Gamma is the number called the discount factor. Don't worry about this yet. I'll say what this is in a second. And there's usually a number strictly rated, strictly less than 1 and rated equal to zero. And R is our reward function, so the reward function maps from the set of states to the real numbers and can be positive or negative. This is the set of real numbers.

So just to make these elements concrete, let me give a specific example of a MDP. Rather than talking about something as complicated as helicopters, I'm going to use a much smaller MDP as the running example for the rest of today's lecture. We'll look at much more complicated MDPs in subsequent lectures.

This is an example that I adapted from a textbook by Stuart Russell and Peter Norvig called Artificial Intelligence: A Modern Approach (Second Edition). And this is a small MDP that models a robot navigation task in which if you imagine you have a robot that lives all over the grid world where the shaded-in cell is an obstacle, so the robot can't go over this cell.

And so, let's see. I would really like the robot to get to this upper right north cell, let's say, so I'm going to associate that cell with a +1 reward, and I'd really like it to avoid that grid cell, so I'm gonna associate that grid cell with -1 reward.

So let's actually iterate through the five elements of the MDP and so see what they are for this problem. So the robot can be in any of these eleven positions and so I have an MDP with 11 states, and it's a set capital S corresponding to the 11 places it could be in. And let's say my robot in this set, highly simplified for a logical example, can try to move in each of the compass directions, so in this MDP, I'll have four actions corresponding to moving in each of the North, South, East, West compass directions.

And let's see. Let's say that my robot's dynamics are noisy. If you've worked in robotics before, you know that if you command a robot to go North, because of wheel slip or a core design in how you act or whatever, there's a small chance that your robot will be off side here. So you command your robot to move forward one meter, usually it will move forward somewhere between like 95 centimeters or to 105 centimeters.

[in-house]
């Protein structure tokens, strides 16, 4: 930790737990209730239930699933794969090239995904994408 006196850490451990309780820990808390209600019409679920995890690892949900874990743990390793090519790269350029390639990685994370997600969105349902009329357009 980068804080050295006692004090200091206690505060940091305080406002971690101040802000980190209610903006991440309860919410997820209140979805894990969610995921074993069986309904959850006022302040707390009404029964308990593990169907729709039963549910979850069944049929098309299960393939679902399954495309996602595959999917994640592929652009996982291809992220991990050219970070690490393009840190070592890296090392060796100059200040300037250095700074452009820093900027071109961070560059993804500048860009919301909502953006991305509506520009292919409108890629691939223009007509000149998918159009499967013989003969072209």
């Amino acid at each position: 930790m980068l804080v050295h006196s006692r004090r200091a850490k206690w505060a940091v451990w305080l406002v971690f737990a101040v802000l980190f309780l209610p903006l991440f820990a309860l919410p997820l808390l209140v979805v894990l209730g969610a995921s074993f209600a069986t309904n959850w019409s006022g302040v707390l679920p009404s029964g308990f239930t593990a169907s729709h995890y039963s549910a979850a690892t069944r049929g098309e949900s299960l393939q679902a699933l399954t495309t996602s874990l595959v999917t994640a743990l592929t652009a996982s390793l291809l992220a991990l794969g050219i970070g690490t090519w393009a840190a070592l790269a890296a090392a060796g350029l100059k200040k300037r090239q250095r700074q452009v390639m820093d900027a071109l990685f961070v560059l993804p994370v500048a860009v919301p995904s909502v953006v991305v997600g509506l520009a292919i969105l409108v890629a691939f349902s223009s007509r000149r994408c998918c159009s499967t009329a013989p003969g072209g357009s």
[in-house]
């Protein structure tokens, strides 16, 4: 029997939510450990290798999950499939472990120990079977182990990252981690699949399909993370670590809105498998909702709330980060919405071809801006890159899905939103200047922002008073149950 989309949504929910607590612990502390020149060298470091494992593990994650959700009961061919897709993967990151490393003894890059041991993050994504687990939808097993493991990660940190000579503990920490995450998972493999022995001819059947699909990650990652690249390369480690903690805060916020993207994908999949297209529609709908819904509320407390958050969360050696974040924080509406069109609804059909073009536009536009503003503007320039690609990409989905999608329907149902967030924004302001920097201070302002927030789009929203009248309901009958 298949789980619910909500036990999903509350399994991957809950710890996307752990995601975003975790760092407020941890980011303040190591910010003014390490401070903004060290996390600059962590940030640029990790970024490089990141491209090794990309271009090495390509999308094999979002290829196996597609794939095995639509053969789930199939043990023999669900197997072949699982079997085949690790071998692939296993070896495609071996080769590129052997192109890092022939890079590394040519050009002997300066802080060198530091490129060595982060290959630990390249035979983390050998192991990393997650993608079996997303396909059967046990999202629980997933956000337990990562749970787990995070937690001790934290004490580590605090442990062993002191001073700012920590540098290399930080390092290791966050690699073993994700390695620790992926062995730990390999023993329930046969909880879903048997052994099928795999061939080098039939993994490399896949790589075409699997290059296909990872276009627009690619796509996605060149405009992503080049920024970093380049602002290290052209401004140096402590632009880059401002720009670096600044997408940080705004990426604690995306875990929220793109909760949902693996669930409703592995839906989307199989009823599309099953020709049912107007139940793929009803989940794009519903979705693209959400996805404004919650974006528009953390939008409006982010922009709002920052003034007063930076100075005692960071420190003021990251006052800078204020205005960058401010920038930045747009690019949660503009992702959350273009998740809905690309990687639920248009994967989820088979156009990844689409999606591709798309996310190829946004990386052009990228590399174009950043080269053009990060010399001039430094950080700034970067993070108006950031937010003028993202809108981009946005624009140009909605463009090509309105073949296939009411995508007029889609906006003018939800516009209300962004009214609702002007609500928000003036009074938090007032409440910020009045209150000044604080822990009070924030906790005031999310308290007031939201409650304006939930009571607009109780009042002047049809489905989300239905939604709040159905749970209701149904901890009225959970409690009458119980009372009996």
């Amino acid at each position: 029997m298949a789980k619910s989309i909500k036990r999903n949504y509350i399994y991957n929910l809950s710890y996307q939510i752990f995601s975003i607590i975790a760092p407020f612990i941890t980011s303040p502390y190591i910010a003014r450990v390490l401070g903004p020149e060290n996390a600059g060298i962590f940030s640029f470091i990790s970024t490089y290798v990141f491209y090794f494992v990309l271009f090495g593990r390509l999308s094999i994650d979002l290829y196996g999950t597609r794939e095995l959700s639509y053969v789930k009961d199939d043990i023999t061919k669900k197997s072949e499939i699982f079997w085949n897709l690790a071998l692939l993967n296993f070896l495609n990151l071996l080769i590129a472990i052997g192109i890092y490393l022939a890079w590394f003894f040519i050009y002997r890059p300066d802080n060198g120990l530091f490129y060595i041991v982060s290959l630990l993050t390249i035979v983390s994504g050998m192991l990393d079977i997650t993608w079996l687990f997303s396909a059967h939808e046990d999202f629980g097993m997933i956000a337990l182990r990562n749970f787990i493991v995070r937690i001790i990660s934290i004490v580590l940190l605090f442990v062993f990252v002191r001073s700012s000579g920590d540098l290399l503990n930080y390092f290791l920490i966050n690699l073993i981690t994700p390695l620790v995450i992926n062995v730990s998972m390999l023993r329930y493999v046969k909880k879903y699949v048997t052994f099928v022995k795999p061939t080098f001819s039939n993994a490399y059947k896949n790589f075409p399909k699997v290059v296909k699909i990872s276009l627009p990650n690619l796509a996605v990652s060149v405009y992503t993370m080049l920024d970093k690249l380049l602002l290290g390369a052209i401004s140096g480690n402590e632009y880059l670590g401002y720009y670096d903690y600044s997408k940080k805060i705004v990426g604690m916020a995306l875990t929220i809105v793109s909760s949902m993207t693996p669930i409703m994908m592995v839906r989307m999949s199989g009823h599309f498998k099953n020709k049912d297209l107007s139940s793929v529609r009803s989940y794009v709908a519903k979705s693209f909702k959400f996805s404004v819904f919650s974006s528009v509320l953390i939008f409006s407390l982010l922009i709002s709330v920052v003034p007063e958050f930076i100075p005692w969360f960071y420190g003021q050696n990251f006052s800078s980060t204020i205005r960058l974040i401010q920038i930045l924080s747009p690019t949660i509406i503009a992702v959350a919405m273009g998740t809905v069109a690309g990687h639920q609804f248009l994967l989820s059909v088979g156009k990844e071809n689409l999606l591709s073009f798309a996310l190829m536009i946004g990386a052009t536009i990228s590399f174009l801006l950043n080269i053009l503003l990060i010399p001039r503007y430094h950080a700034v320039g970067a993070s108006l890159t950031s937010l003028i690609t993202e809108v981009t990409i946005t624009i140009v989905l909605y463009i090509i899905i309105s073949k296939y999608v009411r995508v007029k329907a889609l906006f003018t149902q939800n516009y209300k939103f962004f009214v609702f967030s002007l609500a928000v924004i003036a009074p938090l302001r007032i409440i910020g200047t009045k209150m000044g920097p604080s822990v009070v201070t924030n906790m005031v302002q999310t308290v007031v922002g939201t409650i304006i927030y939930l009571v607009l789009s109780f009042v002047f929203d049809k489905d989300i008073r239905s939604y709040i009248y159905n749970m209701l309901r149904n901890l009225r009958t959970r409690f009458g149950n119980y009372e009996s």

So in this highly simplified grid world, I'm going to model the stochastic dynamics of my robot as follows. I'm going to say that if you command the robot to go north, there's actually a 10 percent chance that it will accidentally veer off to the left and a 10 percent chance it will veer off to the right and only a .8 chance that it will manage to go in the direction you commanded it. This is sort of a crude model, wheels slipping on the model robot. And if the robot bounces off a wall, then it just stays where it is and nothing happens.

So let's see. Concretely, we would write this down using the state transition probability. So for example, let's take the state -- let me call it a free comma one state and let's say you command the robot to go north. To specify these noisy dynamics of the robot, you would write down state transition probabilities for the robot as follows. You say that if you're in the state free one and you take the action north, your chance of getting to free two is 0.8. If you're in the state of free one and you take the action north, the chance of getting to four 1 is open 1 and so on. And so on, okay?

This last line is that if you're in the state free one and you take the action north, the chance of you getting to the state free free is zero. And this is your chance of transitioning in one-time sets of the state free free is equal to zero. So these are the state transition probabilities for my MDP.

Let's see. The last two elements of my five tuple are gamma and the reward function. Let's not worry about gamma for now, but my reward function would be as follows, so I really want the robot to get to the fourth -- I'm using four comma free. It's indexing to the states by using the numbers I wrote at the sides of the grid.

So my reward for getting to the fourth free state is +1 and my reward for getting to the fourth 2-state is -1, and as is common practice -- let's see. As is fairly common practice in navigation tasks, for all other states, the terminal states, I'm going to associate sort of a small negative reward and you can think of this as a small negative reward that charges my robot for his battery consumption or his fuel consumption for one move around. And so a small negative reward like this that charges the robot for running around randomly tends to cause the system to compute solutions that don't waste time and make its way to the goal as quickly as possible because it's charged for fuel consumption.